I'm having to deploy my application to three servers and soon to be four. This is becoming a pain and I'm looking to automate it. I was going to script this, but this is such a common problem and there are so many tools out there (Puppet, Chef, Pallet, MCollective) that I thought someone may have an existing strategy in place that they are willing to share.

We have 3 web servers (and will soon have 4). Here's the steps I currently use to deploy:

log on to production web server 1

> service httpd stop
> service tomcat5 stop

log on to QA server

> scp ROOT.war user@server1.example.com:/usr/share/tomcat5/webapps/

Sometimes it is more complex, though, and I may need to copy any of the following: /etc/httpd/conf.d/mod_jk.conf /etc/tomcat5/context.xml

But I can't just copy over context.xml from QA, since the connection strings are different in QA and production.

restart everything (after ROOT.war has transferred)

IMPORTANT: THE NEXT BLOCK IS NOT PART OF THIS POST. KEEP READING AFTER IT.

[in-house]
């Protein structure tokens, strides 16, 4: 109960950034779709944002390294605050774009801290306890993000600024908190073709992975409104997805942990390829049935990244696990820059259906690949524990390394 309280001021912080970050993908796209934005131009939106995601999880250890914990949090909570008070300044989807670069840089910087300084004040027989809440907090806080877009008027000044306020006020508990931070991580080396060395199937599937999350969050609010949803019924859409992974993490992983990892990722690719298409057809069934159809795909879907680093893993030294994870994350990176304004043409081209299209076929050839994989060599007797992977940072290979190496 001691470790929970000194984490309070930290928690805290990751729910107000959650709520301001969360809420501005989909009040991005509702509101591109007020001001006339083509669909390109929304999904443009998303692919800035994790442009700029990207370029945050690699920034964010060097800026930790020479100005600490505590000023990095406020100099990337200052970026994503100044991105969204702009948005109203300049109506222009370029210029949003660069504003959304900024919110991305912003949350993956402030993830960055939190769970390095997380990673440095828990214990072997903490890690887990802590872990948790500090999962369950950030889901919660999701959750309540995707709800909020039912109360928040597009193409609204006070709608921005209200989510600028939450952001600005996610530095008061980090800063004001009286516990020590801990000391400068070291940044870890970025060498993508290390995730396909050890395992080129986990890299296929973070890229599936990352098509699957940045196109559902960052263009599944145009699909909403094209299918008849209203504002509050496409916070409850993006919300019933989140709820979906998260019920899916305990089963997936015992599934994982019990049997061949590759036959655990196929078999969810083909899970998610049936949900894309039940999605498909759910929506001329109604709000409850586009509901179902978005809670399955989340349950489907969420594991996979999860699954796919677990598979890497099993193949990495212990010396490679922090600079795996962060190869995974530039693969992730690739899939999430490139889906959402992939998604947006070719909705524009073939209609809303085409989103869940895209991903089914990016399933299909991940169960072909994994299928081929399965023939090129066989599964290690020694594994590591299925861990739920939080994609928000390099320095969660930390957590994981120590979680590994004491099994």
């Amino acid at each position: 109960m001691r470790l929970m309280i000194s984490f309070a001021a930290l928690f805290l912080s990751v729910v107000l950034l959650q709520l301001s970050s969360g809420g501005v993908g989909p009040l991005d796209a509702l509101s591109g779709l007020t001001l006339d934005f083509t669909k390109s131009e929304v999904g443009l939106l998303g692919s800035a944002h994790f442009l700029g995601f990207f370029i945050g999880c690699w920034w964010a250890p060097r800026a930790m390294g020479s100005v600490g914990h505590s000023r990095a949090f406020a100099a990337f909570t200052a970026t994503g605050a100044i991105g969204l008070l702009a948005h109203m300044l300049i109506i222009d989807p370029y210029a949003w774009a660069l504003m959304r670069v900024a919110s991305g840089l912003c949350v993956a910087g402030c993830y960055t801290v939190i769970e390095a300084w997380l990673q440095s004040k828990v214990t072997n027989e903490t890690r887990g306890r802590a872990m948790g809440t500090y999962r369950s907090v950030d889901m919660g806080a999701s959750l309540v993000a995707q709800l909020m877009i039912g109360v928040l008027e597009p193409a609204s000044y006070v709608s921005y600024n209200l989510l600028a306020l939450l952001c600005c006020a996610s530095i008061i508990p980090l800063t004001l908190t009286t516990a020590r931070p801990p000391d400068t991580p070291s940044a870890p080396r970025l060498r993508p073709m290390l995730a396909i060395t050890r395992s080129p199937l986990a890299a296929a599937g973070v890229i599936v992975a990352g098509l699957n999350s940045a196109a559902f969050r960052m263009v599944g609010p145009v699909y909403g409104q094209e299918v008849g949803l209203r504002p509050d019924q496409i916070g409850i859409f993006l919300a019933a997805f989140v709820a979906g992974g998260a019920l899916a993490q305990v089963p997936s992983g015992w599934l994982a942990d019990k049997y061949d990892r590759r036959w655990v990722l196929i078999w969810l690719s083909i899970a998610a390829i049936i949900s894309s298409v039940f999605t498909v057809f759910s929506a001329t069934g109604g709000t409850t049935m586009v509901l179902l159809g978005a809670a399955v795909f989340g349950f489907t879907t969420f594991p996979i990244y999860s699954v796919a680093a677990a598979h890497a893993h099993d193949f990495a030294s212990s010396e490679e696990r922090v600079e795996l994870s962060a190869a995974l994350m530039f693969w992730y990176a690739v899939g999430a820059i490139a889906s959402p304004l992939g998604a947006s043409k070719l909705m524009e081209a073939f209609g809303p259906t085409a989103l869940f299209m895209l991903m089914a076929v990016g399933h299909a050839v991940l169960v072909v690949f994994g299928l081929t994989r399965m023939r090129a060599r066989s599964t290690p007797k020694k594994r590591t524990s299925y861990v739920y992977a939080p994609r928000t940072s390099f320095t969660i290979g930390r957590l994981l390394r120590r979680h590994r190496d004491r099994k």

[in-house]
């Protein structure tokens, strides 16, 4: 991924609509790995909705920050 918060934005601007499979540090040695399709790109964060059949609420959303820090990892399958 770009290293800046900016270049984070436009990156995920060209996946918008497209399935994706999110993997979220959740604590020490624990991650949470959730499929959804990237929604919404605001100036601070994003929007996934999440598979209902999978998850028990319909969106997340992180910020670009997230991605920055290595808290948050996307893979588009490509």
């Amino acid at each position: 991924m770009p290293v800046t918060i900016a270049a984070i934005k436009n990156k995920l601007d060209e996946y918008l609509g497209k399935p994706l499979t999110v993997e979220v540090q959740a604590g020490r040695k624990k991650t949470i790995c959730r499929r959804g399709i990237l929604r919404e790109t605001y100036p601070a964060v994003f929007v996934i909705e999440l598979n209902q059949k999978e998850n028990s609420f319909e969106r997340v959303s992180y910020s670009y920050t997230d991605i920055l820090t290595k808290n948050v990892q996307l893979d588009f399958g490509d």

> service tomcat5 start
> service httpd start

Usually, I deploy to server1, test, and then deploy to server2 and server3. I like to wait until server 2 is completed ready before I start deploying to server 3 -- can Puppet do this (check for the HTTP status of /)?

So, can I have Puppet deploy server1 and then have it do the deploy and wait to server2, server3, and soon to be server4?

Phased rollouts and perhaps easy rollback would be features I'm looking for.


I have worked with both hudson and Capistrano before - they're both really useful tools which are worth investigating. Capistrano can be configured to use a rake script to update any connection strings/paths before deployment which is really good and I believe that Hudson will allow you to do the same based on regex.

Both are designed for deployment processes and are really helpdul, they should both be pretty self-documenting :)


I wrote a deployment script that does what you basically want using rake. It was dead simple to write and cross-platform. Ant is another option for these types of simple deployment scripts. However, if I have a choice, I'm using rake.


Tom Purl

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